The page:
Umbrellas

Umbrellas

Monday, November 4, 2013

Change of seasons

One of the things I truly love about Luxembourg is that, like Virginia, you actually have seasons here. Growing up in South Texas, I only knew two - summer heat, and grey, snowless winters. However, we had such a great summer here in Luxembourg this year, that there is a bit of melancholy that settles in when the leaves begin to fall and the rain returns, as it has this week.


We returned from our fall break this past Friday. Each year, Lux schools let out for the last week of October, including Halloween/All Saint's Day. This year, we headed south to Mallorca, Spain. We were in need of some vitamin D, and the island didn't disappoint. We had 6 days of mild temps and sunshine, with only 1 day of grey skies and thunderstorms. We managed to see all four corners of the island (not an easy feat given how large the island is), and would definitely return there in the future. An interesting thing to note is that the island pretty much shuts down for the season as of November 1st. So much so, that our flight attendant on Lux Air said that she would be heading to Grand Canaria this week because Lux Air discontinues its flights to Mallorca until February. Many of the hotels were already shut for the season as well. However, we found the smaller crowds perfect as we had our choice of places to go without the long lines experienced during the summer months. The highlight of our trip was chartering a sailboat for the day to tour the southeast side of the island. Our crew was made up of a couple of delightful South African sailors who took our small crew to several nice snorkeling coves and fed us a fantastic tapas lunch. I managed to swear off my seasickness (with a little medicinal help) and really enjoyed just taking in the fantastic views from the deck.


Now that vacation is over, we begin our countdown to the holidays. Thankfully, November is a bit quieter of a month now that all of the back to school events and United Nations celebrations at ISL are done. ISL celebrates its diverse population the week leading up to the fall break with several international themed luncheons and activities. Our PTO was hard at work helping the teachers and administrators plan and execute three different lunches, all in the same week. I'm sure vacation could not come quickly enough for some of our volunteers, but the lunches, as usual, were terrific. It is always fun to see the kiddos dressed up in their country's colors or costumes and sharing dishes from their home cookbooks. The week was also busy with other events. Our new Lower School building was formally inaugurated that week with a formal ribbon cutting and several dignitaries in attendance. Even the kids had the onslaught of exams that week, including the first PSAT for my oldest. Sometimes, I just find myself staring at the calendar, wondering where the months have gone.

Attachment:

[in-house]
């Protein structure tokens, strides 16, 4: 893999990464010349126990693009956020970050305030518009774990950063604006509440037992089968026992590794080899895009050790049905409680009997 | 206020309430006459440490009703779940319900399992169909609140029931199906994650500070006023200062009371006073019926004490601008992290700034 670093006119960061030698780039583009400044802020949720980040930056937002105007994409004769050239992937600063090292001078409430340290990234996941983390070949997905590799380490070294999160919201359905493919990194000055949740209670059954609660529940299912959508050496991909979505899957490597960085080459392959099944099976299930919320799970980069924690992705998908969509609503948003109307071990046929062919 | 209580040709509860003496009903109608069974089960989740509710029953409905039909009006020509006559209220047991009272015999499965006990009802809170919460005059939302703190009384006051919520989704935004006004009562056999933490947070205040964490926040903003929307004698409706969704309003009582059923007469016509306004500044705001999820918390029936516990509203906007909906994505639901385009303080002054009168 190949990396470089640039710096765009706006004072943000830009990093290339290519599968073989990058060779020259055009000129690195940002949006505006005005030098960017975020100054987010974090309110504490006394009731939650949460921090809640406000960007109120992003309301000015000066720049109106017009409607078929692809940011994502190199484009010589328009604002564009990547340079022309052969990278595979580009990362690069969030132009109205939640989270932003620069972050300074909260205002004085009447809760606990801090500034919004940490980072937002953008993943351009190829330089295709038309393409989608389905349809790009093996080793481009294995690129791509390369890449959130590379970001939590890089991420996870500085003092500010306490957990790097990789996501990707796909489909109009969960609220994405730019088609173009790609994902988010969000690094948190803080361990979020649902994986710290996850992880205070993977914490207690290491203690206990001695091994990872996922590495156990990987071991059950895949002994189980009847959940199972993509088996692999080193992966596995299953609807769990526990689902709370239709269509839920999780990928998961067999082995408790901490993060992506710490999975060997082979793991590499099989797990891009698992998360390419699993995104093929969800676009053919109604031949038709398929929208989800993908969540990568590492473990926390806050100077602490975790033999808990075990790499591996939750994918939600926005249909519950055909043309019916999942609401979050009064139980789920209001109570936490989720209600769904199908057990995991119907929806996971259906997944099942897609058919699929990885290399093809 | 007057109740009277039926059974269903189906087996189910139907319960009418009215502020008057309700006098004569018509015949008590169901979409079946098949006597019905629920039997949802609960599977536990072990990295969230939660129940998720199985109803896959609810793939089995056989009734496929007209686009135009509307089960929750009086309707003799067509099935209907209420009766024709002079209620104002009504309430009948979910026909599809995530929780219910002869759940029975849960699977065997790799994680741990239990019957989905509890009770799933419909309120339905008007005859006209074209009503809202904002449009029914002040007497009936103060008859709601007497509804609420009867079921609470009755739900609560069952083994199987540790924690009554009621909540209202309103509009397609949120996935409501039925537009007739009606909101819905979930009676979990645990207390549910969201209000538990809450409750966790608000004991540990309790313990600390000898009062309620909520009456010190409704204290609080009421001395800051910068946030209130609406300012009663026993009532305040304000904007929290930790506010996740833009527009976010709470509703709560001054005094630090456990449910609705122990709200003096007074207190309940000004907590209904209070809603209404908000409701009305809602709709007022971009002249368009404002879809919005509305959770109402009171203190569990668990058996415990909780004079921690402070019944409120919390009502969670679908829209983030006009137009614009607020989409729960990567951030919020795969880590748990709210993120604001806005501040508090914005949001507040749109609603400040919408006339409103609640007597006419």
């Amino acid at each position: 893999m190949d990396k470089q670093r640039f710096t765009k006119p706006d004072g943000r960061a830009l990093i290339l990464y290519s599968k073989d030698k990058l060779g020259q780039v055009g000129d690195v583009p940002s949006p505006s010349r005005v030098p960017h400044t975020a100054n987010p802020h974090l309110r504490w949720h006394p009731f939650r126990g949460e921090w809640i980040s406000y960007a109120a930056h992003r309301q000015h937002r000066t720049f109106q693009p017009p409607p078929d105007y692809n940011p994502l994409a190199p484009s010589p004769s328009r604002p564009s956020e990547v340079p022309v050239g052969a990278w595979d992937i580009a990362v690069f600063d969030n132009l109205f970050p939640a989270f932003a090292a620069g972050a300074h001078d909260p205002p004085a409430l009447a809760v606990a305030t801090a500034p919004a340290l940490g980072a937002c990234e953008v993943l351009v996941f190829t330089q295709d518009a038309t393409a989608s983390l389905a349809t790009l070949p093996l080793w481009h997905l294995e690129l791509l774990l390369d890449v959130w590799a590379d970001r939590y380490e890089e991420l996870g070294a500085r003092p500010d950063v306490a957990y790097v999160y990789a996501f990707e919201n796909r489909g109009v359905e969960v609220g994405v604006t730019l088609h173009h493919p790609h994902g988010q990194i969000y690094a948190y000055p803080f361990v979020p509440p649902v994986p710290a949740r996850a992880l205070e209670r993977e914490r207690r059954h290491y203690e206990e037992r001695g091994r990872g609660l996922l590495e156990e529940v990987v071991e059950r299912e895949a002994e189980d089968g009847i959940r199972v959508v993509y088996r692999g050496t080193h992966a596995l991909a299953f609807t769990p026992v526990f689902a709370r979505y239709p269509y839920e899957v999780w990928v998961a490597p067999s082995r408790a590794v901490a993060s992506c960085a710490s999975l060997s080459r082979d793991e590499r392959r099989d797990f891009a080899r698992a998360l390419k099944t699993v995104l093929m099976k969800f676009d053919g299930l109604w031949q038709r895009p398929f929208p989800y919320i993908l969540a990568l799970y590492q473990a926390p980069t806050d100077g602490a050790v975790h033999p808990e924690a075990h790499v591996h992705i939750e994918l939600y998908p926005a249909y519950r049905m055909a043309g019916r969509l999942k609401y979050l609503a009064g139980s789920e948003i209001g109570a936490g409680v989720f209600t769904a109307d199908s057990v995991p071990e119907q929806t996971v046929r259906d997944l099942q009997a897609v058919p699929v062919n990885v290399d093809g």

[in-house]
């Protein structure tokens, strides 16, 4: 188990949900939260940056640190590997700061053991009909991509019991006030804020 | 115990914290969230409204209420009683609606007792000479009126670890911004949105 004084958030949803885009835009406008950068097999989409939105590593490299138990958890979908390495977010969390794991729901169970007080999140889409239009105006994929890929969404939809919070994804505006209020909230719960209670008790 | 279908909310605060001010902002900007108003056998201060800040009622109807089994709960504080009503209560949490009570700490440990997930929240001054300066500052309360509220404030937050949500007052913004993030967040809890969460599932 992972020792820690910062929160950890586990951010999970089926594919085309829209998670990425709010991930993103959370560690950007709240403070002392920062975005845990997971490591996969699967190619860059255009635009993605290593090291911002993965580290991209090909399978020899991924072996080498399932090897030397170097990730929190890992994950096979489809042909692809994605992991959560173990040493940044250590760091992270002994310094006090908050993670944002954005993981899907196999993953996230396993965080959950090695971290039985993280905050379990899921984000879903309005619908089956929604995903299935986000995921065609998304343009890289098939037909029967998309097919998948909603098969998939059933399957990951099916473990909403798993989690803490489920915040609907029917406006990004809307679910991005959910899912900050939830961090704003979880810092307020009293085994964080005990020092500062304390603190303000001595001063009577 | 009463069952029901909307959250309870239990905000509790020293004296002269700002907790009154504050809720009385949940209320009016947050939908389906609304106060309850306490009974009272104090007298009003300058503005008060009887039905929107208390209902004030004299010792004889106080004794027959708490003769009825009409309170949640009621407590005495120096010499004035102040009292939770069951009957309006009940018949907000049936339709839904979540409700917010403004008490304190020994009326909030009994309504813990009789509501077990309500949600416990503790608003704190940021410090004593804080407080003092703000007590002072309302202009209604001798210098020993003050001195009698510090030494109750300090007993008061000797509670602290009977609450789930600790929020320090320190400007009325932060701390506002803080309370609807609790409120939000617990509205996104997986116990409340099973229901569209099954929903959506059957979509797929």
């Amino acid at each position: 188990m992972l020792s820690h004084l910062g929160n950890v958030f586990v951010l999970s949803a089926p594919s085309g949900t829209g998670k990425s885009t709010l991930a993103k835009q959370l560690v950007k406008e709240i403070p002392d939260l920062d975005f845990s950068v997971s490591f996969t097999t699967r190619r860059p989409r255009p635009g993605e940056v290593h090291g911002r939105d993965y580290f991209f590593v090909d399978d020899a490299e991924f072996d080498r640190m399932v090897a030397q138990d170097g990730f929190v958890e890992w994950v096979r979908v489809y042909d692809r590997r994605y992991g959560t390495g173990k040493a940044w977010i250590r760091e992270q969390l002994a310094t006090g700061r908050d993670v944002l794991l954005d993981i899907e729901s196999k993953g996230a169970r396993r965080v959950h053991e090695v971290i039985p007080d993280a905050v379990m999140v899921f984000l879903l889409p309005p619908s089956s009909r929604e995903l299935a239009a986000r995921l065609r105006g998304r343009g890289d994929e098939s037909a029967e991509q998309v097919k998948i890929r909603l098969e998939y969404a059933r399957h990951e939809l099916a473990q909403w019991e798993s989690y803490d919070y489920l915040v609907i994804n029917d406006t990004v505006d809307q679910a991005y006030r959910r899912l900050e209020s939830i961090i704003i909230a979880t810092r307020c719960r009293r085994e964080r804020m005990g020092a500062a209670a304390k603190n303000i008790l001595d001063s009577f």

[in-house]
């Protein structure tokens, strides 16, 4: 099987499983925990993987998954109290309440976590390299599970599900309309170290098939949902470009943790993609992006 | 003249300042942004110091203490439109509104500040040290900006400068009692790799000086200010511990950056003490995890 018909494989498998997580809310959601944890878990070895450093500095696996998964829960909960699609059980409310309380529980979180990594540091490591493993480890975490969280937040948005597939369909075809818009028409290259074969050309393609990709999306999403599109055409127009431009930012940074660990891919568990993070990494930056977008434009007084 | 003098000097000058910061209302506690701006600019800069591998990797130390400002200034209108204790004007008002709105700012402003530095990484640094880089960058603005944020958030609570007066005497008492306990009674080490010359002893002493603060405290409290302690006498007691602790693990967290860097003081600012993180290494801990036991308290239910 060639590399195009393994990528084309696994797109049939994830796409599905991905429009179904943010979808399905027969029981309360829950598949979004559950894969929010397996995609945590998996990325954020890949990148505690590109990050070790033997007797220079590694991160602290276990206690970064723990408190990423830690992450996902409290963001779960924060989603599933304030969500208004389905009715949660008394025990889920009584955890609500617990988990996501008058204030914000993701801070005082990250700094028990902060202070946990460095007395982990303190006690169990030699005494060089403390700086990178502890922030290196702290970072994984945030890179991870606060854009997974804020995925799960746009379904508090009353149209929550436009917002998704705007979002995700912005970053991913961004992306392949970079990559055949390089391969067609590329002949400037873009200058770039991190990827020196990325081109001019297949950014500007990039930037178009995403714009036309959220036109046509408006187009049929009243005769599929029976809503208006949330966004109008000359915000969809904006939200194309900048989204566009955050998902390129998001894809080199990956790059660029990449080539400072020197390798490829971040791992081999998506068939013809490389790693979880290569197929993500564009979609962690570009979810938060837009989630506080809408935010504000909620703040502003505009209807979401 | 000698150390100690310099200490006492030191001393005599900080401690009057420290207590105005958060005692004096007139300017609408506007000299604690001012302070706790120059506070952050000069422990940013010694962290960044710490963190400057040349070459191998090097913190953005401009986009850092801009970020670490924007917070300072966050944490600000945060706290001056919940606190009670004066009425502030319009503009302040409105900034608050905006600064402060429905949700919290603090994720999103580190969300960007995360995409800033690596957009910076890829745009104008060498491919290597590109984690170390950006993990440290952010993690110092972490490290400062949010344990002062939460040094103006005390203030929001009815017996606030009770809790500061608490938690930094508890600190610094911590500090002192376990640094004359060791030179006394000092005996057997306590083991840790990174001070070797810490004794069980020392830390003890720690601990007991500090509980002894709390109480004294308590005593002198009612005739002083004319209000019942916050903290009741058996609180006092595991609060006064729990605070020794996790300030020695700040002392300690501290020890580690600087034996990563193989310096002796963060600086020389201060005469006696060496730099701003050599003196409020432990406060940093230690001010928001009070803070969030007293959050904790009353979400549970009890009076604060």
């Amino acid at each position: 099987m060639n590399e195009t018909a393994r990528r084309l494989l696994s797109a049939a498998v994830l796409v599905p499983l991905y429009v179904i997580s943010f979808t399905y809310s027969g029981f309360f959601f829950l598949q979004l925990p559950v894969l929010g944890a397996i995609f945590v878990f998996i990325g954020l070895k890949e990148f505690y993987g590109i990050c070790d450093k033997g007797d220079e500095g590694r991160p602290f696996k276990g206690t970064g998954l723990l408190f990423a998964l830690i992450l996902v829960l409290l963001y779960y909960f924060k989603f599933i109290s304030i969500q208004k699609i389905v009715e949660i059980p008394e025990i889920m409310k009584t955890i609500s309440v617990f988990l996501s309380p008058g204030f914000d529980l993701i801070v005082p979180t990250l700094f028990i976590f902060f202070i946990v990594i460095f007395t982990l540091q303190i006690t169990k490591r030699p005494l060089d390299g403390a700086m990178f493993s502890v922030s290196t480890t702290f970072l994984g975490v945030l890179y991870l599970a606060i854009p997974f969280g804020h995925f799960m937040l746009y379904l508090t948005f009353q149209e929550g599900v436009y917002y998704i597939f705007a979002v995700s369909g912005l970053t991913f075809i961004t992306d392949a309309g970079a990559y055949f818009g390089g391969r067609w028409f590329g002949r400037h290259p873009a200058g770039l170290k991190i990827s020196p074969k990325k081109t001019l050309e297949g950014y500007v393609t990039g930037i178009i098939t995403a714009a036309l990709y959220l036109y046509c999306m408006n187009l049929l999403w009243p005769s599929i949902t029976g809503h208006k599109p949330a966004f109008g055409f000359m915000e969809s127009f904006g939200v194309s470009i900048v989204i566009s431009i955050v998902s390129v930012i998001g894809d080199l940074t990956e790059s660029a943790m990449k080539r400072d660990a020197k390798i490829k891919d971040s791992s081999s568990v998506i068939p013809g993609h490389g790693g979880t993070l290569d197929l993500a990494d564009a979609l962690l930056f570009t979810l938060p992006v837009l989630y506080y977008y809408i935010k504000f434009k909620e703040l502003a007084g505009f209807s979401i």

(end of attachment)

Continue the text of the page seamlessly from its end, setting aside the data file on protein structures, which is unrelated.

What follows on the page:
When I started this blog (a little over 2 years ago), I started it for honest, therapeutic reasons. When I was much younger, I journaled quite a bit - the typical teenager stuff that you just couldn't share with your friends or parents, but had to get out of your system somehow. It's been years since I packed those notebooks away, but our move here, following a pretty traumatic year in Texas, found me in a place where I needed to reflect on all the changes going on. I would never in a million years have EVER shared my high school or middle school musings. However, when we found out we were moving overseas, I did find myself gravitating to any blog or website that would give me some little insight on the life we had signed ourselves up for. Because of that, I felt that, maybe, I could help others in some small way by letting them look at this experience through my eyes.  I thought that perhaps folks might be able to either determine they were up for the challenge in their upcoming move to this quirky little country, or perhaps feel some solace in knowing that they were going through the exact same experience themselves, whether if be the frustration of dealing with the local languages, or just trying to make new friends in a new and strange environment. In the past couple of years, I have received several very kind emails that help encourage me to continue sharing my experiences, and I credit them for keeping me focused, aware and thankful of this opportunity that came our way. Again, it is hard to believe that 2 years have already gone by!